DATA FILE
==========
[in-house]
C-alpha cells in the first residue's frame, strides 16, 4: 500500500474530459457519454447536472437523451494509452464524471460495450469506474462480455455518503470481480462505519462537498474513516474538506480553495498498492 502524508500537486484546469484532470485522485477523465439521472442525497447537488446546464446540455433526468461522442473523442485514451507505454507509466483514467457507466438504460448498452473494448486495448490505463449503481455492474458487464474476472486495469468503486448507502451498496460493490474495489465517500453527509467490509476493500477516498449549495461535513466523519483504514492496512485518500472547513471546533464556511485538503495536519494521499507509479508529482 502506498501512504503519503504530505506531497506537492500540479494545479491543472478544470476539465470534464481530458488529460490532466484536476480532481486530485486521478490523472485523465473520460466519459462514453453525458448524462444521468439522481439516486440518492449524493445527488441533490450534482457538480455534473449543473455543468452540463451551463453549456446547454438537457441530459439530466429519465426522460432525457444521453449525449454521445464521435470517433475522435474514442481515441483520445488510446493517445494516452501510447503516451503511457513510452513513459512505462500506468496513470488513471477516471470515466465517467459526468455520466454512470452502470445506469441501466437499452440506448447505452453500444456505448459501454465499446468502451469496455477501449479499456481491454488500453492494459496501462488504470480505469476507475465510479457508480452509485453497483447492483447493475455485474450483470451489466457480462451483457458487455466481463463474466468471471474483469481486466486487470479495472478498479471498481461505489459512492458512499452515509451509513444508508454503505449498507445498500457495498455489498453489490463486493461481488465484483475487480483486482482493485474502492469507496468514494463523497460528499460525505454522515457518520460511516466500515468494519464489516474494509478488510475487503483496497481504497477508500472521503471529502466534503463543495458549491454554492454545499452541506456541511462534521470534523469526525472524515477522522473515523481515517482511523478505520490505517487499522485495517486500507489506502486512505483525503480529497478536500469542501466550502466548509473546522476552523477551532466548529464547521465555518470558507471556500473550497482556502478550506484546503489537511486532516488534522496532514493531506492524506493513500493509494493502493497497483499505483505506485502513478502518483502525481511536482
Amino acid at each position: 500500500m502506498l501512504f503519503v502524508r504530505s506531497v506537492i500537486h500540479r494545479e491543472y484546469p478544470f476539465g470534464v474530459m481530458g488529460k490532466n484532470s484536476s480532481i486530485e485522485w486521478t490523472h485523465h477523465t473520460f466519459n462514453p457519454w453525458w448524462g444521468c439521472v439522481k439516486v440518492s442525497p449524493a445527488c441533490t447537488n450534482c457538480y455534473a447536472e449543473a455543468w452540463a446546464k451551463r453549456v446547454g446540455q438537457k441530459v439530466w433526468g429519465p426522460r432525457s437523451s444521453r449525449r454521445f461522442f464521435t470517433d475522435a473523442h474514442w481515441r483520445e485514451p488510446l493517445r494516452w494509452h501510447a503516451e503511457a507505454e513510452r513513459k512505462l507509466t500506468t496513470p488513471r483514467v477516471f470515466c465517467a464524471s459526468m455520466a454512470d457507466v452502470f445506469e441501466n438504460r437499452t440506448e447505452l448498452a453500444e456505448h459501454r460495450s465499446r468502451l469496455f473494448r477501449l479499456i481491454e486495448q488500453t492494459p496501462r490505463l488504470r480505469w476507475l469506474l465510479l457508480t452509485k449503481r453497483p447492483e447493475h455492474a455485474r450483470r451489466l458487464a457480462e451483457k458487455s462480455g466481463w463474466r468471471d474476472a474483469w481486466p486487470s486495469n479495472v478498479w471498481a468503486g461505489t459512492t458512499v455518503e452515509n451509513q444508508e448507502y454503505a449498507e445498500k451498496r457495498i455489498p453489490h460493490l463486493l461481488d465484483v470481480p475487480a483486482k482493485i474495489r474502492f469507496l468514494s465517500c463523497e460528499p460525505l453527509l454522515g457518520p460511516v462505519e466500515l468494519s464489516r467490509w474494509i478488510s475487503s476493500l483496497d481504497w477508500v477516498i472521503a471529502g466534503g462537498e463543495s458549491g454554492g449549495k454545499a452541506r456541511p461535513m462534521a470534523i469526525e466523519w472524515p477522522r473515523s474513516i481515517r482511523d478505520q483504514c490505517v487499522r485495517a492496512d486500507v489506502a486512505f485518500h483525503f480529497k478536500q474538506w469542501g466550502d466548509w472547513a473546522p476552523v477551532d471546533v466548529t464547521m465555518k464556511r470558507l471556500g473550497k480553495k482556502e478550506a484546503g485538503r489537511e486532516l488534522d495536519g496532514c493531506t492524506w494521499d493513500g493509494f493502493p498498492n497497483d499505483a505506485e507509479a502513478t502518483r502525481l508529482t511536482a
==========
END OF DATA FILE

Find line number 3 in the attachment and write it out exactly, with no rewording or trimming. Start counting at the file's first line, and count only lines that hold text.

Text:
Amino acid at each position: 500500500m502506498l501512504f503519503v502524508r504530505s506531497v506537492i500537486h500540479r494545479e491543472y484546469p478544470f476539465g470534464v474530459m481530458g488529460k490532466n484532470s484536476s480532481i486530485e485522485w486521478t490523472h485523465h477523465t473520460f466519459n462514453p457519454w453525458w448524462g444521468c439521472v439522481k439516486v440518492s442525497p449524493a445527488c441533490t447537488n450534482c457538480y455534473a447536472e449543473a455543468w452540463a446546464k451551463r453549456v446547454g446540455q438537457k441530459v439530466w433526468g429519465p426522460r432525457s437523451s444521453r449525449r454521445f461522442f464521435t470517433d475522435a473523442h474514442w481515441r483520445e485514451p488510446l493517445r494516452w494509452h501510447a503516451e503511457a507505454e513510452r513513459k512505462l507509466t500506468t496513470p488513471r483514467v477516471f470515466c465517467a464524471s459526468m455520466a454512470d457507466v452502470f445506469e441501466n438504460r437499452t440506448e447505452l448498452a453500444e456505448h459501454r460495450s465499446r468502451l469496455f473494448r477501449l479499456i481491454e486495448q488500453t492494459p496501462r490505463l488504470r480505469w476507475l469506474l465510479l457508480t452509485k449503481r453497483p447492483e447493475h455492474a455485474r450483470r451489466l458487464a457480462e451483457k458487455s462480455g466481463w463474466r468471471d474476472a474483469w481486466p486487470s486495469n479495472v478498479w471498481a468503486g461505489t459512492t458512499v455518503e452515509n451509513q444508508e448507502y454503505a449498507e445498500k451498496r457495498i455489498p453489490h460493490l463486493l461481488d465484483v470481480p475487480a483486482k482493485i474495489r474502492f469507496l468514494s465517500c463523497e460528499p460525505l453527509l454522515g457518520p460511516v462505519e466500515l468494519s464489516r467490509w474494509i478488510s475487503s476493500l483496497d481504497w477508500v477516498i472521503a471529502g466534503g462537498e463543495s458549491g454554492g449549495k454545499a452541506r456541511p461535513m462534521a470534523i469526525e466523519w472524515p477522522r473515523s474513516i481515517r482511523d478505520q483504514c490505517v487499522r485495517a492496512d486500507v489506502a486512505f485518500h483525503f480529497k478536500q474538506w469542501g466550502d466548509w472547513a473546522p476552523v477551532d471546533v466548529t464547521m465555518k464556511r470558507l471556500g473550497k480553495k482556502e478550506a484546503g485538503r489537511e486532516l488534522d495536519g496532514c493531506t492524506w494521499d493513500g493509494f493502493p498498492n497497483d499505483a505506485e507509479a502513478t502518483r502525481l508529482t511536482a